At this moment of moral reckoning for the Republican party, it’s still rare to find an elected leader who’s willing to expose the emperor’s dearth of clothes. But we can put our hands together for Bob Corker.
The Tennessee senator, chairman of the Foreign Relations Committee and formerly short-listed as a Trump running mate, is normally a guy who keeps his opinions close to the vest. But these are not normal times; we have a fake president who hearts Nazis and threatens nuclear war while on vacation.
Yesterday in Chattanooga, after a meeting with the Rotary Club, Corker spoke with members of the local press corps. When he was asked about Trump’s rhetorical indulgence of neo-Nazis and white supremacists, he committed candor. Given his usual reticence, these remarks were the equivalent of a four-alarm fire:
“I do think there need to be some radical changes. The president has not yet been able to demonstrate the stability, nor some of the competence, that he needs to demonstrate in order for him to be successful — and our nation and our world needs for him to be successful, whether you are Republican or Democrat.
“He also recently has not demonstrated that he understands the character of this nation. He has not demonstrated that he understands what has made this nation great and what it is today. And he’s got to demonstrate the characteristics of a president who understands that. Without the things I just mentioned happening, our nation is going to go through great peril.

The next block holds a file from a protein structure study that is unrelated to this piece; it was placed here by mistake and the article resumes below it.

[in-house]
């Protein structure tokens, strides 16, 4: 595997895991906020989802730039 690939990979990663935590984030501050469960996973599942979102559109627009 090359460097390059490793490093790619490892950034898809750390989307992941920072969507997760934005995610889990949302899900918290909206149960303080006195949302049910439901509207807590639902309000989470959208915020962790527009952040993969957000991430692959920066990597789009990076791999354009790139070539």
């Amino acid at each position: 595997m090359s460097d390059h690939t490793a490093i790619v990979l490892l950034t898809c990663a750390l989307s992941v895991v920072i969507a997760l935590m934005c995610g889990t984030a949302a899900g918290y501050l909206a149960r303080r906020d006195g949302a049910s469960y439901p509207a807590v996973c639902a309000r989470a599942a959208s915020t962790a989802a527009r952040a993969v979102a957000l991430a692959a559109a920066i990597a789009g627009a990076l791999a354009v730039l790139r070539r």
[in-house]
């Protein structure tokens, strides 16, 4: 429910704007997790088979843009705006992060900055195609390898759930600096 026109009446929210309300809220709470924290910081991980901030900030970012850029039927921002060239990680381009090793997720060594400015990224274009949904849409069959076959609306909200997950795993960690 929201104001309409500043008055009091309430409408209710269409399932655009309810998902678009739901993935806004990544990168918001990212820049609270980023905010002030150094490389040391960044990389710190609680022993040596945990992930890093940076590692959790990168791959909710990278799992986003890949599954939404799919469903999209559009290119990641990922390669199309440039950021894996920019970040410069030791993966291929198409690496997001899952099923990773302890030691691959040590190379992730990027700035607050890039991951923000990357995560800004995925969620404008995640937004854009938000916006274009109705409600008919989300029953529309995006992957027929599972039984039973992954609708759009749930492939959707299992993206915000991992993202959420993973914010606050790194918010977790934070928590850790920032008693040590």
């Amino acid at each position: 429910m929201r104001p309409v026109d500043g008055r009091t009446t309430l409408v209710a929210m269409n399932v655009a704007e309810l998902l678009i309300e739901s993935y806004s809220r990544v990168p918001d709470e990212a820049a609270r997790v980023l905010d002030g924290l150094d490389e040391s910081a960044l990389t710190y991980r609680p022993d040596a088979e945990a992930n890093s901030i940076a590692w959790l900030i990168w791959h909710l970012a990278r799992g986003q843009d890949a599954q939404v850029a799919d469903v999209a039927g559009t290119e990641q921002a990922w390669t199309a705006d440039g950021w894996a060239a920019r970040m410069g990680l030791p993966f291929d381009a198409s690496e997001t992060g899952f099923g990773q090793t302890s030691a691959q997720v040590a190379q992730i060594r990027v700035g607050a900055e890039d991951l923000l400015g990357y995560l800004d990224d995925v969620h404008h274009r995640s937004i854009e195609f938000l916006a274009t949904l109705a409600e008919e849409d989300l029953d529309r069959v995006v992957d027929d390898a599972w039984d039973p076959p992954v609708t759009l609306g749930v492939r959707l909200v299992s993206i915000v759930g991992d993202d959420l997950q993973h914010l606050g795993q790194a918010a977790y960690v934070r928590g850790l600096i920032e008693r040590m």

“Helping to inspire divisions because it generates support from your political base — that’s not a formula for [helping] our nation to advance and overcome the many issues we have to deal with right now … There needs to be radical changes taking place at the White House. The president needs to take stock of the role he plays in our nation, and move beyond himself, move way beyond himself, and move to a place where he wakes up daily thinking about what’s best for our nation …
“Quit fueling the hatred, quit fueling the polarity that exists, and speak to the good things about our nation. White supremacy groups, neo-Nazi groups, KKK groups, are not what’s good about our nation. They’re to be called out for what they are — repugnant. I don’t think that the president has appropriately spoken to the nation on this issue. Sometimes he gets in a situation where he doubles down to try to make a wrong right. He’s done that in this case. I would ask that he take stock of who he is.”
A key Republican senator — normally discreet, someone who’s known for eschewing cheap shots — is now saying out loud that Trump is unstable, incompetent, and ignorant about the aspirational American character. And rest assured, Corker (like his many colleagues who privately share his opinion) knows darn well that Trump will never “take stock of who he is” — and that’s because Trump will always be who he is, this nation (to quote Corker) will indeed “continue to go through great peril.”
It’s a welcome development that Republicans like Corker are finally finding their voice and calling Trump out. But what are Corker and his colleagues prepared to do about it?
If or when Bob Mueller announces that the Trump regime is a crime scene (one Republican congressman says privately, “I hate to say it, but some of us would really like Mueller to find something we can use”); and if Democrats win back the House and launch impeachment proceedings, would Corker and his Republican colleagues vote to fire the defiler of the values that make us great? Failing that, how about confronting Trump with a well-financed Republican challenger in the 2000 primaries – as one prominent conservative suggests?
Words like Corker’s are fine. But action is the bottom line.